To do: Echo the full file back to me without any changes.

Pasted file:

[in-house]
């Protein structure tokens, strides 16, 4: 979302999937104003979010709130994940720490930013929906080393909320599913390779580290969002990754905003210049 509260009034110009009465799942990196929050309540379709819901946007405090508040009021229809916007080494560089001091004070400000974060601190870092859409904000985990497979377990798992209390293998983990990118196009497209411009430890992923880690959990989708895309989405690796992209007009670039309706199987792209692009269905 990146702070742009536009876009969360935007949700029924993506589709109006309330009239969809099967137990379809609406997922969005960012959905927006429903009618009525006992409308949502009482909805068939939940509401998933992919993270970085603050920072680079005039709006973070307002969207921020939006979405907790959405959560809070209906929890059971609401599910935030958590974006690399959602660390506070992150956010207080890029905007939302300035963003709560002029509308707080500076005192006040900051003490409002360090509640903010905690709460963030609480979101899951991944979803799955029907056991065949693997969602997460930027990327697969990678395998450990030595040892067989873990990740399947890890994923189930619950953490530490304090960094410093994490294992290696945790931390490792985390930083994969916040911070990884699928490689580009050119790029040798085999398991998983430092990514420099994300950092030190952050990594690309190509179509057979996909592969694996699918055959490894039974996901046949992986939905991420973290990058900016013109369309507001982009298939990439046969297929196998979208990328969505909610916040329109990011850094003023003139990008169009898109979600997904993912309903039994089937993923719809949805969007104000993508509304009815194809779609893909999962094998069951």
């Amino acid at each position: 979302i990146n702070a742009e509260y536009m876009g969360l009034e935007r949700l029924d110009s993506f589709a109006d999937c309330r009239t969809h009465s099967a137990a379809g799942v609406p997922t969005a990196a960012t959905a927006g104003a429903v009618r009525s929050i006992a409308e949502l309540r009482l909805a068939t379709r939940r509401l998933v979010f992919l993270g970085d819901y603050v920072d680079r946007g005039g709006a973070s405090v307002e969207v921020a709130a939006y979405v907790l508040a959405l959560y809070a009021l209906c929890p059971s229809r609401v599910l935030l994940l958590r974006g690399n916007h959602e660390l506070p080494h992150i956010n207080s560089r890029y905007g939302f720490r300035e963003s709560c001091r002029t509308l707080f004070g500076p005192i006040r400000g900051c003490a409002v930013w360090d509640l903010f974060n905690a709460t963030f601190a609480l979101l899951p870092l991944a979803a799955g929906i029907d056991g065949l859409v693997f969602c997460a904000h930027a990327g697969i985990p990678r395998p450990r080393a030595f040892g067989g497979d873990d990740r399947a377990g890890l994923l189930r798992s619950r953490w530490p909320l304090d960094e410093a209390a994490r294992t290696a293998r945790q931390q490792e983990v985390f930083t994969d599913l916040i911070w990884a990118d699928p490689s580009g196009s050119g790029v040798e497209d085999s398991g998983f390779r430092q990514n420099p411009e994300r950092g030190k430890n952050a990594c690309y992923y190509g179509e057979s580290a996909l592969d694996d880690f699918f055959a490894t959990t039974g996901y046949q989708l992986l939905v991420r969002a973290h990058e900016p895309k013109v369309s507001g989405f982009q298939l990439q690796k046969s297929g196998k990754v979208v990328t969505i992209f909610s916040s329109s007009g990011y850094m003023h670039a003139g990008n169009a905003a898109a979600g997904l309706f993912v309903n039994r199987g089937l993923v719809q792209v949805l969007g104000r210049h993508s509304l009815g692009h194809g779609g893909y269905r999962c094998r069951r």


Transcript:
[in-house]
């Protein structure tokens, strides 16, 4: 979302999937104003979010709130994940720490930013929906080393909320599913390779580290969002990754905003210049 509260009034110009009465799942990196929050309540379709819901946007405090508040009021229809916007080494560089001091004070400000974060601190870092859409904000985990497979377990798992209390293998983990990118196009497209411009430890992923880690959990989708895309989405690796992209007009670039309706199987792209692009269905 990146702070742009536009876009969360935007949700029924993506589709109006309330009239969809099967137990379809609406997922969005960012959905927006429903009618009525006992409308949502009482909805068939939940509401998933992919993270970085603050920072680079005039709006973070307002969207921020939006979405907790959405959560809070209906929890059971609401599910935030958590974006690399959602660390506070992150956010207080890029905007939302300035963003709560002029509308707080500076005192006040900051003490409002360090509640903010905690709460963030609480979101899951991944979803799955029907056991065949693997969602997460930027990327697969990678395998450990030595040892067989873990990740399947890890994923189930619950953490530490304090960094410093994490294992290696945790931390490792985390930083994969916040911070990884699928490689580009050119790029040798085999398991998983430092990514420099994300950092030190952050990594690309190509179509057979996909592969694996699918055959490894039974996901046949992986939905991420973290990058900016013109369309507001982009298939990439046969297929196998979208990328969505909610916040329109990011850094003023003139990008169009898109979600997904993912309903039994089937993923719809949805969007104000993508509304009815194809779609893909999962094998069951």
């Amino acid at each position: 979302i990146n702070a742009e509260y536009m876009g969360l009034e935007r949700l029924d110009s993506f589709a109006d999937c309330r009239t969809h009465s099967a137990a379809g799942v609406p997922t969005a990196a960012t959905a927006g104003a429903v009618r009525s929050i006992a409308e949502l309540r009482l909805a068939t379709r939940r509401l998933v979010f992919l993270g970085d819901y603050v920072d680079r946007g005039g709006a973070s405090v307002e969207v921020a709130a939006y979405v907790l508040a959405l959560y809070a009021l209906c929890p059971s229809r609401v599910l935030l994940l958590r974006g690399n916007h959602e660390l506070p080494h992150i956010n207080s560089r890029y905007g939302f720490r300035e963003s709560c001091r002029t509308l707080f004070g500076p005192i006040r400000g900051c003490a409002v930013w360090d509640l903010f974060n905690a709460t963030f601190a609480l979101l899951p870092l991944a979803a799955g929906i029907d056991g065949l859409v693997f969602c997460a904000h930027a990327g697969i985990p990678r395998p450990r080393a030595f040892g067989g497979d873990d990740r399947a377990g890890l994923l189930r798992s619950r953490w530490p909320l304090d960094e410093a209390a994490r294992t290696a293998r945790q931390q490792e983990v985390f930083t994969d599913l916040i911070w990884a990118d699928p490689s580009g196009s050119g790029v040798e497209d085999s398991g998983f390779r430092q990514n420099p411009e994300r950092g030190k430890n952050a990594c690309y992923y190509g179509e057979s580290a996909l592969d694996d880690f699918f055959a490894t959990t039974g996901y046949q989708l992986l939905v991420r969002a973290h990058e900016p895309k013109v369309s507001g989405f982009q298939l990439q690796k046969s297929g196998k990754v979208v990328t969505i992209f909610s916040s329109s007009g990011y850094m003023h670039a003139g990008n169009a905003a898109a979600g997904l309706f993912v309903n039994r199987g089937l993923v719809q792209v949805l969007g104000r210049h993508s509304l009815g692009h194809g779609g893909y269905r999962c094998r069951r």